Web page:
Examining How the Nature and Perceived Benefits of School Based Restorative Practices Influence Positive Behaviour in Deviant Pupils: A Case of Selected Secondary Schools of Kabwe District, Zambia.
- September 30, 2021
- Posted by: rsispostadmin
- Categories: IJRISS, Social Science
International Journal of Research and Innovation in Social Science (IJRISS) | Volume V, Issue IX, September 2021 | ISSN 2454–6186
Eunifridah Simuyaba and Ruth Kapembwa
The University of Zambia
The current study examined how the nature and perceived benefits of school based restorative practices influenced the behaviour of deviant pupils in selected secondary schools in Kabwe District, Zambia. A qualitative case study with unstructured interviews and focus group discussions were conducted among thirty-six participants consisting of two school administrators, ten (teachers and twenty-four pupils. The findings revealed that restorative practices used in schools include manual work, detention, dialogue with parents, counseling, and suspension. The study further revealed that the restorative practices were not helping in influencing positive behavior among pupils but rather making them stubborn and repeating offensive behaviors. This was contrary to the general perspective that restorative practices in schools created a positive school culture and climate that helped pupils to reintegrate into the learning environment. The implication of this was for educational administrators to invest in sensitisations of pupils and training of teachers in restorative practices in order for them to understand and appreciate the logic behind adopting these approaches for ease of implementation and achievement of the desired result.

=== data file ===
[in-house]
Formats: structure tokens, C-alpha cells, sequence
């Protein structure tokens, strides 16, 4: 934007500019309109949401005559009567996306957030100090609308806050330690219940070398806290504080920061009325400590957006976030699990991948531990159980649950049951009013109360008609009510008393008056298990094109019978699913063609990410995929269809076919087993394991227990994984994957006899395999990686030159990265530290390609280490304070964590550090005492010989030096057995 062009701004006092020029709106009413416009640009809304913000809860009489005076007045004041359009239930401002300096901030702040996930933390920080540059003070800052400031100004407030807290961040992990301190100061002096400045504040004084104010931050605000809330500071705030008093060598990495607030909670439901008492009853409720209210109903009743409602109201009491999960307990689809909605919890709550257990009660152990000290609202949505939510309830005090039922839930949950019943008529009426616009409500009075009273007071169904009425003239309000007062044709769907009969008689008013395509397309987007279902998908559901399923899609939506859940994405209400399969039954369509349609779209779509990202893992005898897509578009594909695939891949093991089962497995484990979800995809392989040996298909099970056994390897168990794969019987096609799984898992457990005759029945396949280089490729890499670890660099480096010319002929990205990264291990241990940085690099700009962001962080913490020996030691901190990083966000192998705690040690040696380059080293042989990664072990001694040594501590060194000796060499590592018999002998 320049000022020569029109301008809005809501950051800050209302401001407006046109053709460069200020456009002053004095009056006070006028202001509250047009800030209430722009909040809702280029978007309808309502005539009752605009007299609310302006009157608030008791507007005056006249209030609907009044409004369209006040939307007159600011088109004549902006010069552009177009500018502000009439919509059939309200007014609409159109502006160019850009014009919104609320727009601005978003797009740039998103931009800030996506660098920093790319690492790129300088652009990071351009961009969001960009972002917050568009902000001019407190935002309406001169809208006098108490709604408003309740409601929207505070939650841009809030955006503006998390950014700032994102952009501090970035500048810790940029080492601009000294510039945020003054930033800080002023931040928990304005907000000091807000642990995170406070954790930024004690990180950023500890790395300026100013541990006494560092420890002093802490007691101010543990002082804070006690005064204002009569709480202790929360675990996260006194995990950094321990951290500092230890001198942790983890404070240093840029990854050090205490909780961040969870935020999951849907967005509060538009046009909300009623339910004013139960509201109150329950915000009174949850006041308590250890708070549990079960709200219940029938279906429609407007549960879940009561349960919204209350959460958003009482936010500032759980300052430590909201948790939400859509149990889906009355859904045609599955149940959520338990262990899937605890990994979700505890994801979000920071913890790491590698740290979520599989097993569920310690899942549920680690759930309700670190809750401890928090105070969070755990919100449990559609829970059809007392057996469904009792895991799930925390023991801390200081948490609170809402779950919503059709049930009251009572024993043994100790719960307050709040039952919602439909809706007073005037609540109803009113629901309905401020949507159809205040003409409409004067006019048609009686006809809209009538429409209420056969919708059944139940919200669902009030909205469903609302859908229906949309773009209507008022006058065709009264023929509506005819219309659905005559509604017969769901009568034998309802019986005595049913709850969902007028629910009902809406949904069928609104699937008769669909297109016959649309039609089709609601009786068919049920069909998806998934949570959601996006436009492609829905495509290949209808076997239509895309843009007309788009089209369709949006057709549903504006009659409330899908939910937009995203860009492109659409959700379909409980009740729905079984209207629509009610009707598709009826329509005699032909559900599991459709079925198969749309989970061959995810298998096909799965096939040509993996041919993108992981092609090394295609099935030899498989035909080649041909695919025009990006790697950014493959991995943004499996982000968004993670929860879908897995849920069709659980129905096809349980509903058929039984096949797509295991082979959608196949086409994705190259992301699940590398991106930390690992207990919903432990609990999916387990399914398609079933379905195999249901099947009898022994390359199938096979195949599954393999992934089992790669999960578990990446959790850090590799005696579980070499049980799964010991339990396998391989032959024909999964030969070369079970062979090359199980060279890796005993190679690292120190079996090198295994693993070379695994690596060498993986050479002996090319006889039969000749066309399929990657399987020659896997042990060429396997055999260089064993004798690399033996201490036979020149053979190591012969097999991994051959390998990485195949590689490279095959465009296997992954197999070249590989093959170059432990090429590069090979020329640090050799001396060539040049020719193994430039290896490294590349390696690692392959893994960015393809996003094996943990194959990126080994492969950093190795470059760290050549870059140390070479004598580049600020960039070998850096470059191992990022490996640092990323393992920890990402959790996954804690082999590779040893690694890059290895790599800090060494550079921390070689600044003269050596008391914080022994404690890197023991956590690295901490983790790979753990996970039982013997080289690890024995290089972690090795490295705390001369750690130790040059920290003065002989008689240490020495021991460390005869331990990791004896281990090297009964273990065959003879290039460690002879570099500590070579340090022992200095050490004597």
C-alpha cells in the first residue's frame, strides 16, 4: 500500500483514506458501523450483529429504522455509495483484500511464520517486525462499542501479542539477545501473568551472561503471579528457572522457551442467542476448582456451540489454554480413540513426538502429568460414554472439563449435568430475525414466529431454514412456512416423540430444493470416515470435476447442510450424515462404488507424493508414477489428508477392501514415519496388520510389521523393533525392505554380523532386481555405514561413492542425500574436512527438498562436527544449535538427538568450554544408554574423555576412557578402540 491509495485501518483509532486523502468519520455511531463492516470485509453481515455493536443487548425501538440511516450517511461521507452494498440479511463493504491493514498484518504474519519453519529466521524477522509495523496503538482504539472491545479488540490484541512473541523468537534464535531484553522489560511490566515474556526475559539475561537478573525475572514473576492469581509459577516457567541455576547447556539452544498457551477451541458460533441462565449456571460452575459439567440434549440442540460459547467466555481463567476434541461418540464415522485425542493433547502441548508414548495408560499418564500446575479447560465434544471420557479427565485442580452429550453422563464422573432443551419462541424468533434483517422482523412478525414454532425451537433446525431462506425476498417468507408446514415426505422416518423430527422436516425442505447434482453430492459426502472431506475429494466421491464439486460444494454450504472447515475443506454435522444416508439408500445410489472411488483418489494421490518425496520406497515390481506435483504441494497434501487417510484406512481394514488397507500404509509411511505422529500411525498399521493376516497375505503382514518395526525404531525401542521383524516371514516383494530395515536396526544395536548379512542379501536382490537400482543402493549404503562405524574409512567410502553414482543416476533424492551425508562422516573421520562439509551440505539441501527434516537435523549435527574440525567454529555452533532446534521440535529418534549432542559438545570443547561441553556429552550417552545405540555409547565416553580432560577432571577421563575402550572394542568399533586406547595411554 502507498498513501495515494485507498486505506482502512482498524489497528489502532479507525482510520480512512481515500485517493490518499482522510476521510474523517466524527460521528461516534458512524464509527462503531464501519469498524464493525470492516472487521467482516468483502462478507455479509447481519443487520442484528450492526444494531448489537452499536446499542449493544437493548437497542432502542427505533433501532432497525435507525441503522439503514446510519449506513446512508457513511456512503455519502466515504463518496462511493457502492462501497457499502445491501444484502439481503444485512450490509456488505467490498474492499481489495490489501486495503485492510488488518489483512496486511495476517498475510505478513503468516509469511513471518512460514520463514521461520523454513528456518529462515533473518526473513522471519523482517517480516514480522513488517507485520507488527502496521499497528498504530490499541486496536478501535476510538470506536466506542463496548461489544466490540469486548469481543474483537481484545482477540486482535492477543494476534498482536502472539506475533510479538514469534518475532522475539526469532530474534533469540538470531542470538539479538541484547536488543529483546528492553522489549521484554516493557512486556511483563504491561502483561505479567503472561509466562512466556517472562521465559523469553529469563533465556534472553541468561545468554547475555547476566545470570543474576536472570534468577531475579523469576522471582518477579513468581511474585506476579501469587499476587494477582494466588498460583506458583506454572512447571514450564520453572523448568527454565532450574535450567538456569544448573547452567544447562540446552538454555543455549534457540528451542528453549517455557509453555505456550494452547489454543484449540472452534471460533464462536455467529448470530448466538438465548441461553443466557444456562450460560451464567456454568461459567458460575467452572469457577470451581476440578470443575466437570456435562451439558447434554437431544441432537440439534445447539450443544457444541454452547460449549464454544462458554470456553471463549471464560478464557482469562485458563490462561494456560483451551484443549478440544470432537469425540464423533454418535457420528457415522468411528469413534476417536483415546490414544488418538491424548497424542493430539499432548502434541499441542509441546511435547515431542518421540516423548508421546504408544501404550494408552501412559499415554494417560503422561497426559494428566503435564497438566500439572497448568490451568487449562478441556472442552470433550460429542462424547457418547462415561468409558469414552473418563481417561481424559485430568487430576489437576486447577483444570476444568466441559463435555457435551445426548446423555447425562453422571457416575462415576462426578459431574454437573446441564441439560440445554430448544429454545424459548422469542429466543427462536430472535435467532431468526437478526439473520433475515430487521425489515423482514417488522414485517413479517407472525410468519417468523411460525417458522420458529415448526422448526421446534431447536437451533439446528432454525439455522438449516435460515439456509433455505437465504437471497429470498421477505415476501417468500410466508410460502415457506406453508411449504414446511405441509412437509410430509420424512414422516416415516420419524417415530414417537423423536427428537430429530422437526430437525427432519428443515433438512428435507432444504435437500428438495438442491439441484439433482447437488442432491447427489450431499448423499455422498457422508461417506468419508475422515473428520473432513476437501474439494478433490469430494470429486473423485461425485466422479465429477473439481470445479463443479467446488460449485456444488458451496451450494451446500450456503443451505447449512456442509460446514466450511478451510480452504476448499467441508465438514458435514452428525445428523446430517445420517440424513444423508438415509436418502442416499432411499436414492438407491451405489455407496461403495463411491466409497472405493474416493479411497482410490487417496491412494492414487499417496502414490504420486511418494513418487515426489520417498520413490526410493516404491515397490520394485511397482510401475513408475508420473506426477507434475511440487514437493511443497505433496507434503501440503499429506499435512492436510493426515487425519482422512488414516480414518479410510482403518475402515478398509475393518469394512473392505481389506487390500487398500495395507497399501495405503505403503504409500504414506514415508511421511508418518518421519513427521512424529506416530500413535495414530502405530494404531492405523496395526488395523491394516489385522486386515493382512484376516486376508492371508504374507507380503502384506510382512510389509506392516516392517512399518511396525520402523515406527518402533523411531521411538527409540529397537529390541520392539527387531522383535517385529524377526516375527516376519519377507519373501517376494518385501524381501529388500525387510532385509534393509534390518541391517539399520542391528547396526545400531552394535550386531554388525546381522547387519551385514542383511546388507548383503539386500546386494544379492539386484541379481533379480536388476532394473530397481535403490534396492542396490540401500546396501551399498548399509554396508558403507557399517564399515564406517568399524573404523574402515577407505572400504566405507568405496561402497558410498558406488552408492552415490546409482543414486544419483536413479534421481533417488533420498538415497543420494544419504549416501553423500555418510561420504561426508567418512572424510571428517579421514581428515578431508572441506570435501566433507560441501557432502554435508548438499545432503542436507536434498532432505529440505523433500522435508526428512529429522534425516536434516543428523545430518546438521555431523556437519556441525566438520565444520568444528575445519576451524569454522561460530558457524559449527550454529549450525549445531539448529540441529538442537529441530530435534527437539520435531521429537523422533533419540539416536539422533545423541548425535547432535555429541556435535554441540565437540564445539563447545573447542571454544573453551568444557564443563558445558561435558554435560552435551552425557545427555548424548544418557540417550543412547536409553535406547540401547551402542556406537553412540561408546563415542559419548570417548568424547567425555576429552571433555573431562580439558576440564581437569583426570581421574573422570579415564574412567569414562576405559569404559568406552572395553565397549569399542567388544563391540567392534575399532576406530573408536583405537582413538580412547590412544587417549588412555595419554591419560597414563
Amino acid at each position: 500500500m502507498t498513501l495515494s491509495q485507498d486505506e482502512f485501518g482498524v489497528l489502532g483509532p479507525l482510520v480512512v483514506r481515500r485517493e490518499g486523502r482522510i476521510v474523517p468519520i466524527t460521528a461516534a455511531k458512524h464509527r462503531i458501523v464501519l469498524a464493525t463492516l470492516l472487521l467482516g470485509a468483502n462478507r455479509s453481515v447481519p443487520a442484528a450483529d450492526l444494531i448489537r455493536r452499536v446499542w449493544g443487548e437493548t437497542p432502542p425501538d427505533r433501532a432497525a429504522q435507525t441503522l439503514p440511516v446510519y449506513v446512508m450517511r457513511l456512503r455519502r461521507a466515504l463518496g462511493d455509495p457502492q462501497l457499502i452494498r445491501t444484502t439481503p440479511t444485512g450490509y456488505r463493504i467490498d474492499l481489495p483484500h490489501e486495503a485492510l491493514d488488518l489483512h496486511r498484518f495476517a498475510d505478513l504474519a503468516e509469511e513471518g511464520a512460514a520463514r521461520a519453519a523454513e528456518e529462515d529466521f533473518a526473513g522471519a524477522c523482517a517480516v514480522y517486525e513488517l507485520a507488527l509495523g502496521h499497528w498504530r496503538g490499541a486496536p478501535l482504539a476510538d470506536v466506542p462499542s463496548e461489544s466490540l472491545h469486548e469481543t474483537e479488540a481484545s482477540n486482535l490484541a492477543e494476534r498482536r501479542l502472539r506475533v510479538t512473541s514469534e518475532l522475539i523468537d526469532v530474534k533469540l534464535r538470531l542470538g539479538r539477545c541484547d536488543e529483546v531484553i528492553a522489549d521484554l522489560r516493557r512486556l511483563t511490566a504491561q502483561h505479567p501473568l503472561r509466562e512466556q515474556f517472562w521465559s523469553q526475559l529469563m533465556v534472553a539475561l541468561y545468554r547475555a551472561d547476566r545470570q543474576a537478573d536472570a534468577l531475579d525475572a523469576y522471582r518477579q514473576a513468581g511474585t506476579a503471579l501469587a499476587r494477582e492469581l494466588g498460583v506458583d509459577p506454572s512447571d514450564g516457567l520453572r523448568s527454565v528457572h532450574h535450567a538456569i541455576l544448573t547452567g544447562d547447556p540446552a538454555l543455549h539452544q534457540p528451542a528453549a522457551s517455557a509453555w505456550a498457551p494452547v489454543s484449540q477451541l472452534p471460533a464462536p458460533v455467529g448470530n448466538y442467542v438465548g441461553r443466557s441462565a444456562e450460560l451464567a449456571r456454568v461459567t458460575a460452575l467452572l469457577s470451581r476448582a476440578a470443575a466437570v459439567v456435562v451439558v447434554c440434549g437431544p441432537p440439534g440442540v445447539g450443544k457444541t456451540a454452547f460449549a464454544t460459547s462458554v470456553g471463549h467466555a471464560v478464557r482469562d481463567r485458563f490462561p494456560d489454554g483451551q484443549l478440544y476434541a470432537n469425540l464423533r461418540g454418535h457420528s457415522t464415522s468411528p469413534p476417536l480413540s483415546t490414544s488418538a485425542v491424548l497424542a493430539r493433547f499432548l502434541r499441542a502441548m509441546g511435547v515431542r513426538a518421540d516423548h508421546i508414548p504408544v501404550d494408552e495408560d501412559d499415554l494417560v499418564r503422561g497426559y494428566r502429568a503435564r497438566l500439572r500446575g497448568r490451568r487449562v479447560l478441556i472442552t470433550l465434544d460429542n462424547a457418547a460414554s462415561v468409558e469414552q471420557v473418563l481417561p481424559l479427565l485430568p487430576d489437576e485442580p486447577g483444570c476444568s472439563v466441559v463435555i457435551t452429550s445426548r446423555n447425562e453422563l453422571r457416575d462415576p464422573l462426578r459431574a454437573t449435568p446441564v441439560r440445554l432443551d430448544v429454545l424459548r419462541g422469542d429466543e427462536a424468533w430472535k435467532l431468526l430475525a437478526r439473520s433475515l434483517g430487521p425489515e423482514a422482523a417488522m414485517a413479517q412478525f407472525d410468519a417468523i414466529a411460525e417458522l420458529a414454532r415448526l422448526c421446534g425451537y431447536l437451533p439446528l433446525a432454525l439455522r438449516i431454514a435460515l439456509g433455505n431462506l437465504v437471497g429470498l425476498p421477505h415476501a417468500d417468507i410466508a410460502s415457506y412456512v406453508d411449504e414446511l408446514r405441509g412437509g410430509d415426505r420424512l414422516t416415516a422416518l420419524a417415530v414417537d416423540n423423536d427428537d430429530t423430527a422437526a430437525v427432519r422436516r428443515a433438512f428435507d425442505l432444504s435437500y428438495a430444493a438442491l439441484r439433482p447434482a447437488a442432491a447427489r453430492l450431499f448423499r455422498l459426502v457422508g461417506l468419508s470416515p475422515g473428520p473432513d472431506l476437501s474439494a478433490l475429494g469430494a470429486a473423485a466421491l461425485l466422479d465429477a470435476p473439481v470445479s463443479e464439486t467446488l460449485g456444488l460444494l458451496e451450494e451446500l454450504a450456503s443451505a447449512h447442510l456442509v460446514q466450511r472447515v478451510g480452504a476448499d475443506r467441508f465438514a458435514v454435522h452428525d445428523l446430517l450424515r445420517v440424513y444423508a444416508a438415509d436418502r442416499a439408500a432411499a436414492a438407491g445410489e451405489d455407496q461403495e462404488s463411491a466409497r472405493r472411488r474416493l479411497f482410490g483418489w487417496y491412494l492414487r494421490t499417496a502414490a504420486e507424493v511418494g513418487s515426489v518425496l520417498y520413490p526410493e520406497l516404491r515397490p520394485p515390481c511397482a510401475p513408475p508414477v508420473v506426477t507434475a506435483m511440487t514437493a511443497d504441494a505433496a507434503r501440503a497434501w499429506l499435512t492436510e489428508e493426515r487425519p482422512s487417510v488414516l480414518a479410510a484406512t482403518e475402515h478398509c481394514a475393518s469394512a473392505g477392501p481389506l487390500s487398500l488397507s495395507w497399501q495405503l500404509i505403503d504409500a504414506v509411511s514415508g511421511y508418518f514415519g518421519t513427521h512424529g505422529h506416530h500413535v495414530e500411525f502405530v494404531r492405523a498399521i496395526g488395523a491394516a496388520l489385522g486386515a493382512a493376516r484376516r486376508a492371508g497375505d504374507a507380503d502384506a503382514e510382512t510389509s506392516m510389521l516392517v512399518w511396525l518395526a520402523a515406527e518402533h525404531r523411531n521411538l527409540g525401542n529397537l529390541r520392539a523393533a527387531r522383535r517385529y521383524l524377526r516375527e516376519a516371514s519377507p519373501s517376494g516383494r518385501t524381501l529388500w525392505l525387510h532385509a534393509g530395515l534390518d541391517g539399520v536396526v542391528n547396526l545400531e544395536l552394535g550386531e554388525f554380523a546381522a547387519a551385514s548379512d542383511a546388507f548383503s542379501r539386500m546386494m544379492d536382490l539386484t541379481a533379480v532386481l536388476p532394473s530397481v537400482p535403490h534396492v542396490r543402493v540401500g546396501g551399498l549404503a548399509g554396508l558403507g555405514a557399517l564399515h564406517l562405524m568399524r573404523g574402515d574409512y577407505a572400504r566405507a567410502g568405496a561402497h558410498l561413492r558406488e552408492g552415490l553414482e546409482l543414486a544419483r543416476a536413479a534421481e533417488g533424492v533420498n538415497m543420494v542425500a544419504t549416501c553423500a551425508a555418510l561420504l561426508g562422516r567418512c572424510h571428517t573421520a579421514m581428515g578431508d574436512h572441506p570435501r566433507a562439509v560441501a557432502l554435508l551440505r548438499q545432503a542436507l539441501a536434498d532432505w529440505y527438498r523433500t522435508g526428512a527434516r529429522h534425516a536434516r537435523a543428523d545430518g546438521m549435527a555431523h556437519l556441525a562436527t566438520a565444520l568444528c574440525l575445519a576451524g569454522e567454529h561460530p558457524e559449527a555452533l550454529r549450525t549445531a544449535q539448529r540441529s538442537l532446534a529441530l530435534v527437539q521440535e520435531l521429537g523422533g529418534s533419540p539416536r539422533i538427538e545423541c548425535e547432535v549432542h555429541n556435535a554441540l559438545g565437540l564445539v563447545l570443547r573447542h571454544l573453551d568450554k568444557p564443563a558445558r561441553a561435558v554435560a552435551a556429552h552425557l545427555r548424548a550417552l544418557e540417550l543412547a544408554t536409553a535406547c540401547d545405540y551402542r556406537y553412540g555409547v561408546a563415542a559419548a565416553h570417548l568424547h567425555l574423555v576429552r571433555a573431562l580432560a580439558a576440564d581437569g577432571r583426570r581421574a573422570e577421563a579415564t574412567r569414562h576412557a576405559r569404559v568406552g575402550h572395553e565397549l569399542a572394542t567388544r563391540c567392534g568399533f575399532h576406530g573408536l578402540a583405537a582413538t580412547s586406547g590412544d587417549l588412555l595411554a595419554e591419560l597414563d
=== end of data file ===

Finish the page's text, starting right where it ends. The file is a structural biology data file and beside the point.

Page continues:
Key words: Nature, Benefits, Restorative Practices; Positive Behaviour; Deviant Pupils
Schools are usually systematic in the manner they manage the behaviour of deviant pupils (Kapembwa and Simuyaba, 2020). They have well-articulated school based policies for discipline that are applied towards pupils that exhibit unruly behaviour. These policies and practices include categories ranging from simple discussions to suspensions or even expulsions. School administrators and staff have historically relied on this process to deter or change obnoxious behaviour among pupils. These systems have, however, been adulterated because of limited knowledge on child rights and poor teacher attitude towards child rights because they argue that promotion of these rights has resulted in high cases of indiscipline among pupils (Lambert et al, 2011 & Kapembwa, 2018; Kapembwa and Simuyaba, 2020). Kapembwa (2018), contends that the benefits of using corporal punishment have many negative consequences. Among these are increased negative attitudes of pupils towards school and members of staff.